§ 1124. Inasmuch as the liability which the guarantor or surety intends to assume must depend upon a full knowledge of the terms of the original agreement, it becomes the duty of the party taking a guaranty to put him in possession of all the facts likely to materially affect his responsibility; and if there be any misrepresentation or fraudulent concealment in relation thereto, the contract will be thereby nullified. And though a creditor is not, in every case, bound to inquire into the circumstances under which a third person becomes surety to him, he is so when the dealings between the parties are such as to lead to a suspicion of fraud.1 So, also, if any secret agreement be made between the guarantee and the principal, materially affecting the nature and extent of the obligation of the surety, he is not bound by his contract. Thus, where it was agreed between the vendors and the vendee of goods, that the latter should pay ten shillings per ton beyond the market price, which sum was to be applied in liquidation of an old debt due to one of the vendors, and this agreement was not communicated to the surety, it was held that it was a fraud upon him, which rendered his guaranty void.2 The misrepresentation or concealment must, however, be in regard to such a fact as either might have prevented the guarantor from entering into such an agreement, or might increase the extent of his liability.3 Thus, if a principal, knowing that he had been cheated by an agent, should apply for security for the good conduct of the agent, and conceal such fact, and any one in ignorance thereof should become surety for the agent, it would be void.1 And generally, whatever will discharge a surety in equity will, it is said, be a good defence in law.2

1 Owen v. Homan, 4 H. L. Cas. 997 (1853).

2 Pidcock v. Bishop, 5 Dowl. & Ry. 505; 3 B. & C. 605. See Franklin Bank v. Stevens, 39 Me. 532; Franklin Bank v. Cooper, Id. 542.

3 Stone v. Compton, 5 Bing. N. C. 142.

§ 1125. The question whether a mere concealment of material facts affecting the situation of the parties, without fraudulent intent, would avoid the liability of the surety, has been discussed in the late English cases, and considerable difference of opinion has been manifested by different judges. By some it has been held that the guarantor is entitled to know all the facts material to his contract, and that the same principles are applicable to sureties as to insurers. But, on the other hand, this doctrine is expressly denied in some of the late cases, and it is asserted that the concealment of a material fact will only avoid the contract by a surety when it operates as an actual fraud,3 although, if the concealment only to the principal, would have the same operation is rendered doubtful by the late cases. A distinction should, did not inform the sureties of their knowledge or suspicion on that head, but required security upon a ground which could not lead the proposed sureties to suspect that any thing was wrong, and that ground, too, could be proved to have had no existence in fact, all these circumstances would unquestionably be material evidence."

1 Maltby's case, 1 Dow, 294; Franklin Bank v. Cooper, 36 Me. 189, 195; Smith v. The Bank of Scotland, 1 Dow, 272.

2 Springer v. Toothaker, 43 Me. 381 (1857).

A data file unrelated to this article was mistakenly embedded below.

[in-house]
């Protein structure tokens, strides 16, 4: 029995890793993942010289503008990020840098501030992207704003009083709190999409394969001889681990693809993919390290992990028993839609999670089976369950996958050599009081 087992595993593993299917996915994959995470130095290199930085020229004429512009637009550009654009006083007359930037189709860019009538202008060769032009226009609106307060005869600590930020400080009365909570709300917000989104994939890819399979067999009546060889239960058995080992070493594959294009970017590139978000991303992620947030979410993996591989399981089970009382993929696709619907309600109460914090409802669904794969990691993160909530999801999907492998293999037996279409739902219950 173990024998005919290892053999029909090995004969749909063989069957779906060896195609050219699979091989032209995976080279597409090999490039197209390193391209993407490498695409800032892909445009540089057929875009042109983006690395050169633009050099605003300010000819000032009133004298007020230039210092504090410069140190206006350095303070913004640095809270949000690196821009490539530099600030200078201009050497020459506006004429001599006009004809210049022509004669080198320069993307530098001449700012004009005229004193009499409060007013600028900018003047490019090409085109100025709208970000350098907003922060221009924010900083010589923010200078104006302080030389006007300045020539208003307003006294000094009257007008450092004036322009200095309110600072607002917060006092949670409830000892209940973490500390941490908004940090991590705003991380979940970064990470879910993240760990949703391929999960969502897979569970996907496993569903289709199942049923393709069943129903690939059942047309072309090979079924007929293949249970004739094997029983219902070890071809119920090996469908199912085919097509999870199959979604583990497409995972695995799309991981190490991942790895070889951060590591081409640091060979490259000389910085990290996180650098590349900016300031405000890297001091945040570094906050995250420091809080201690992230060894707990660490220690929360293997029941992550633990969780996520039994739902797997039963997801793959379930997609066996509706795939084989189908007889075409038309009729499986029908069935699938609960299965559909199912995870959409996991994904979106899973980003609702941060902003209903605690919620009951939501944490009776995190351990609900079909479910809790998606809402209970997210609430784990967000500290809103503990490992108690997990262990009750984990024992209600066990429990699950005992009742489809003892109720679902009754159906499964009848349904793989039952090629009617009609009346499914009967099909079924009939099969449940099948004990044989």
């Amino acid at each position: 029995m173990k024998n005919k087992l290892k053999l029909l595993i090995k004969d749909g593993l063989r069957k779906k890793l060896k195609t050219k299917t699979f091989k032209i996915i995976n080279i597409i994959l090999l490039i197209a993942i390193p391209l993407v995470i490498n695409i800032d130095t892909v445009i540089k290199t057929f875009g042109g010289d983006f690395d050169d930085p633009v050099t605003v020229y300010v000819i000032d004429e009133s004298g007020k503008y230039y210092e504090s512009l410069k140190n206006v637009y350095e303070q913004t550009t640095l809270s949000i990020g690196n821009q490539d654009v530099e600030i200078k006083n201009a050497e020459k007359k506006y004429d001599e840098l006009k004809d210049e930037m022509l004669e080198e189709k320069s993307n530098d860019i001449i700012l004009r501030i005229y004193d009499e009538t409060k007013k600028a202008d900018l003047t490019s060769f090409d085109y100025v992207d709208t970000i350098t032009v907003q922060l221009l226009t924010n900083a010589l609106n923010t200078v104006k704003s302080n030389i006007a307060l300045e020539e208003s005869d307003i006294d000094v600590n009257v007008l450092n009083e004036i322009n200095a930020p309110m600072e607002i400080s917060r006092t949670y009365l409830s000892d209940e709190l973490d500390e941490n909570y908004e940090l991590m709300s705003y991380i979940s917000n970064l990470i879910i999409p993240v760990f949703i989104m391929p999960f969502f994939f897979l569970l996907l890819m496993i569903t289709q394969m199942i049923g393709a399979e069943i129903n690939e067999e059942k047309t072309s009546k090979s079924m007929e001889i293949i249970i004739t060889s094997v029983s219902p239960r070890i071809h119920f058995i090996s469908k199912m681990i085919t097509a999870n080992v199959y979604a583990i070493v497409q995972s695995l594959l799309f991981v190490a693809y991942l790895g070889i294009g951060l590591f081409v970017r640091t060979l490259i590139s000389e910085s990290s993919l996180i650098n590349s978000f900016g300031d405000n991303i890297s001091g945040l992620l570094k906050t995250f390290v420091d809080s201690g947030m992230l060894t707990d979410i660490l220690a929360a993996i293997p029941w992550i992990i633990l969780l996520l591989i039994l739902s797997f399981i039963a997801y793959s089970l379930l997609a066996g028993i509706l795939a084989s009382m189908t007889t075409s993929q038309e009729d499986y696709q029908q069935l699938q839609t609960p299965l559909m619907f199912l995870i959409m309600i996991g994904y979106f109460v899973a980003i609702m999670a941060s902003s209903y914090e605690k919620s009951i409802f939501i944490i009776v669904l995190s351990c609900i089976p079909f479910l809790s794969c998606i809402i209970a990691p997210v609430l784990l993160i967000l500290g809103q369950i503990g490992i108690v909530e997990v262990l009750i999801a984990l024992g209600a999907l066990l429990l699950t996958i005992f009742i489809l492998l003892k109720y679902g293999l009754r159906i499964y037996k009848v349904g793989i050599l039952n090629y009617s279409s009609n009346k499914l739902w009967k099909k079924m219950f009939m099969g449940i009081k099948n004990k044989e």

3 In Pidcock v. Bishop, 3 B. & C. 605 (1825), Lord Tenterden said: "I am of opinion that a party giving a guarantee ought to be informed of any private bargain made between the vendor and vendee of goods which may have the effect of varying the degree of his responsibility. Here the bargain was that the vendee should pay, beyond the market price of the goods supplied to him, ten shillings per ton, which was to be applied in payment of an old debt due to one of the plaintiffs. The effect of that would be to compel the vendee to appropriate to the payment of the old debt, a portion of those funds which the surety might reasonably suppose would go toward defraying the debt for the payment of which he made himself collaterally responsible. Such a bargain, therefore, increased his responsibility. That being so, I am of opinion that the withholding the knowledge of that bargain from the defendant was a fraud upon him, and vitiated the contract." And Mr. Justice Bayley added: "It is the duty of a party taking a guaranty to put the surety in possession of all the facts likely to affect the degree of his responsibility, and if he neglect to do so, it is at his peril." Holroyd, J., said: "I am also of opinion that the contract of the surety is not binding upon him, by reason of the plaintiff's not having communicated to the surety a secret bargain previously made by him with the vendee of the goods. The effect of that bargain was to divert a portion of the funds of the vendee from being applied to discharge the debt which he was about to contract with the plaintiffs, and to render the vendee less able to pay for the iron supplied to him. The defendant might reasonably suppose that Tickell was to pay only the market price of the iron, but the plainhave any taint of fraud, it undoubtedly will avoid the contract.1 Whether the non-disclosure of a material fact, known tiff knew that he was to pay more, and did not communicate that fact to the defendant. The plaintiff and defendant, therefore, were not on equal terms. The former, with the knowledge of a fact which necessarily must have the effect of increasing the responsibility of the surety, without communicating that fact to him, suffers him to give the guarantee. That was a fraud upon the defendant, and vitiates the contract." Mr. Justice Littledale was of the same opinion. In Smith v. The Bank of Scotland, 1 Dow, 272 (1813), the question arose upon a bond of cautionry given by Smith to the Bank of Scotland for one Paterson, the bank agent at Thurso. Paterson having mismanaged the affairs of the bank and become bankrupt, the bank proceeded to enforce the bond, but Smith resisted payment, alleging fraudulent concealment of material facts. The alleged fraudulent concealment consisted in this, that at the time the bank company took the bond of cautionry, they were aware of, or had strong reason to suspect, the misconduct and insolvency of Paterson. Lord Eldon, taking the allegation and the facts, says: " Among these [grounds of proceedings by suspension], frauds was one, though that expression appeared to be considered too harsh, and it was sometimes called a concealment of material circumstances." He afterwards says: "If an agent had been guilty of embezzlement or other improper conduct unknown to his employer, the cautioner would be liable. But if a man found that his agent had betrayed his trust, that he owed him a sum of money, or that it was likely that he was in his debt; if, under such circumstances, he required sureties for his fidelity, holding him out as a trustworthy person, knowing or having ground to believe that he was not so, - then it was agreeable to the doctrines of equity, at least in England, that no one should be permitted to take advantage of such conduct even with a view to security against future transactions of the agent." Lord Redesdale said: "If Paterson was the agent of the bank in taking the bond, it remained to consider the circumstances under which it was given, and certainly those stated by the noble Lord (Eldon) were highly important and material. If a person had some doubts as to the circumstances of his agent and therefore required fresh sureties, stating his doubts at the same time to these sureties, they would then have no right to complain, though called upon to pay the amount of their engagement. But if he suggested no doubt, but, on the contrary, required additional security upon an alleged increase of business solely, concealing his doubts as to the misconduct of the agent, this was a species of proceeding which placed the person adopting it in malā fide in regard to the surety. If, then, it could be proved that the bank knew that Paterson was not trustworthy, or had good reason to believe so, and anty, and having been guilty of no concealment himself, ought not to suffer for the concealment by the principal, - and that himself with proper diligence, the concealment of them would afford no good ground to set aside the contract.1